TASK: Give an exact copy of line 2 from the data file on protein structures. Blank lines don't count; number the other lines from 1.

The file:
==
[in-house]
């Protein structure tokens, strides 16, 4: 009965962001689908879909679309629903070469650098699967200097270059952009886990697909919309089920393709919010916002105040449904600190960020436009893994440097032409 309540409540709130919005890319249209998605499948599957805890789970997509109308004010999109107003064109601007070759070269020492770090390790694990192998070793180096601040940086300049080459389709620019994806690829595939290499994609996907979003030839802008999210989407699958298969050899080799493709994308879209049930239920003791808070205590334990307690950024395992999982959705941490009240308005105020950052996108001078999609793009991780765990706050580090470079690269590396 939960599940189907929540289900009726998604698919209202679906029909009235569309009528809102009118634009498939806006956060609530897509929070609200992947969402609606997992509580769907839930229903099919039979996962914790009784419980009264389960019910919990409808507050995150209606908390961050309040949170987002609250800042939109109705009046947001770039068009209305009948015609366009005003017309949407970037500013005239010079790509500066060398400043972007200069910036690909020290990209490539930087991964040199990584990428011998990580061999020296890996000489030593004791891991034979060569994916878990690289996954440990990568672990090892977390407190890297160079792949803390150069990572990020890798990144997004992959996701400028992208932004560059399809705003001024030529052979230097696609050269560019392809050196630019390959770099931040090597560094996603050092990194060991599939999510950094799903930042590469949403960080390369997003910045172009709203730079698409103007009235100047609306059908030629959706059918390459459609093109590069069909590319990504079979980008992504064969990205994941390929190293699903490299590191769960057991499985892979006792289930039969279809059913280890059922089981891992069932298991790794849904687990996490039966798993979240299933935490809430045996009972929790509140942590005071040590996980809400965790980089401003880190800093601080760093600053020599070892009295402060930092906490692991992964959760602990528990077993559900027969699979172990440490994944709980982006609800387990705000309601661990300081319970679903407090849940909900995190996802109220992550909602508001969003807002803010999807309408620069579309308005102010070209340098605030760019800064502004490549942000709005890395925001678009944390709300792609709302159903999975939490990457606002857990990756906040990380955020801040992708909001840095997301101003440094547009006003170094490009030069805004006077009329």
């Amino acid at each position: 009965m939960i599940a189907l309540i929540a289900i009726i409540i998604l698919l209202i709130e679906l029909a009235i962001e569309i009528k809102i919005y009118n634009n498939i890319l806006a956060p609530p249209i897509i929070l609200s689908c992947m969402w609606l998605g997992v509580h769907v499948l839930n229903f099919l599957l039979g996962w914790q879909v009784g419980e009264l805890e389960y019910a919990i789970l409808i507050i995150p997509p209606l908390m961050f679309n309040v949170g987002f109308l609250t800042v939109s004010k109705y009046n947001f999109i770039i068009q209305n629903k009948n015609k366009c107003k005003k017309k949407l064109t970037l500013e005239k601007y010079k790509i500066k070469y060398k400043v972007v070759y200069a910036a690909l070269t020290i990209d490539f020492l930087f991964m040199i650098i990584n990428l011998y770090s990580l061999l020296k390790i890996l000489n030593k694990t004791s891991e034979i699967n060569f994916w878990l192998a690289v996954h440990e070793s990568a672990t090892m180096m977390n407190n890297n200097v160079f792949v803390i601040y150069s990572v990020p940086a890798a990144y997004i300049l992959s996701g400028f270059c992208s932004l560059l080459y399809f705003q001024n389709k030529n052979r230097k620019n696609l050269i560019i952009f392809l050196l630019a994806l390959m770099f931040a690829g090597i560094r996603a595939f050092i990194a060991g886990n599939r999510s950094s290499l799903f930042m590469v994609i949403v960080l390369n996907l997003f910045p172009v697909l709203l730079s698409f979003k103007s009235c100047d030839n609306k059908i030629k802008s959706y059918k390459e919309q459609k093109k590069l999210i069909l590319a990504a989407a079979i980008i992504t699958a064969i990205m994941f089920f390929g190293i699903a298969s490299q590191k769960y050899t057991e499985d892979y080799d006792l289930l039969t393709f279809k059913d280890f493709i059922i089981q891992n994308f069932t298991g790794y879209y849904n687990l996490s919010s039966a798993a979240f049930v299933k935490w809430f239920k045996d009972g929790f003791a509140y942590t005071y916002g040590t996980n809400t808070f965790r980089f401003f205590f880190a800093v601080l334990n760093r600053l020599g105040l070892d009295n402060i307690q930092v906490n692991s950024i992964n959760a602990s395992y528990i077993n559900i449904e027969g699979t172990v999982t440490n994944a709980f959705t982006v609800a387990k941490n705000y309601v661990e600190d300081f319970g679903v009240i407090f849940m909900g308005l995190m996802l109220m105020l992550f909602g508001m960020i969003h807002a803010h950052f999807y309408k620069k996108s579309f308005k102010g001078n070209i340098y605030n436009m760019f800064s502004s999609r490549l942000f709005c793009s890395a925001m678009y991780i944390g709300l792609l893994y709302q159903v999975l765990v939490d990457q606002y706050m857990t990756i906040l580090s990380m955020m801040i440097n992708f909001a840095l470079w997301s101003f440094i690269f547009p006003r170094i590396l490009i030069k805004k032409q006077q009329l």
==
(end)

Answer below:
């Protein structure tokens, strides 16, 4: 009965962001689908879909679309629903070469650098699967200097270059952009886990697909919309089920393709919010916002105040449904600190960020436009893994440097032409 309540409540709130919005890319249209998605499948599957805890789970997509109308004010999109107003064109601007070759070269020492770090390790694990192998070793180096601040940086300049080459389709620019994806690829595939290499994609996907979003030839802008999210989407699958298969050899080799493709994308879209049930239920003791808070205590334990307690950024395992999982959705941490009240308005105020950052996108001078999609793009991780765990706050580090470079690269590396 939960599940189907929540289900009726998604698919209202679906029909009235569309009528809102009118634009498939806006956060609530897509929070609200992947969402609606997992509580769907839930229903099919039979996962914790009784419980009264389960019910919990409808507050995150209606908390961050309040949170987002609250800042939109109705009046947001770039068009209305009948015609366009005003017309949407970037500013005239010079790509500066060398400043972007200069910036690909020290990209490539930087991964040199990584990428011998990580061999020296890996000489030593004791891991034979060569994916878990690289996954440990990568672990090892977390407190890297160079792949803390150069990572990020890798990144997004992959996701400028992208932004560059399809705003001024030529052979230097696609050269560019392809050196630019390959770099931040090597560094996603050092990194060991599939999510950094799903930042590469949403960080390369997003910045172009709203730079698409103007009235100047609306059908030629959706059918390459459609093109590069069909590319990504079979980008992504064969990205994941390929190293699903490299590191769960057991499985892979006792289930039969279809059913280890059922089981891992069932298991790794849904687990996490039966798993979240299933935490809430045996009972929790509140942590005071040590996980809400965790980089401003880190800093601080760093600053020599070892009295402060930092906490692991992964959760602990528990077993559900027969699979172990440490994944709980982006609800387990705000309601661990300081319970679903407090849940909900995190996802109220992550909602508001969003807002803010999807309408620069579309308005102010070209340098605030760019800064502004490549942000709005890395925001678009944390709300792609709302159903999975939490990457606002857990990756906040990380955020801040992708909001840095997301101003440094547009006003170094490009030069805004006077009329």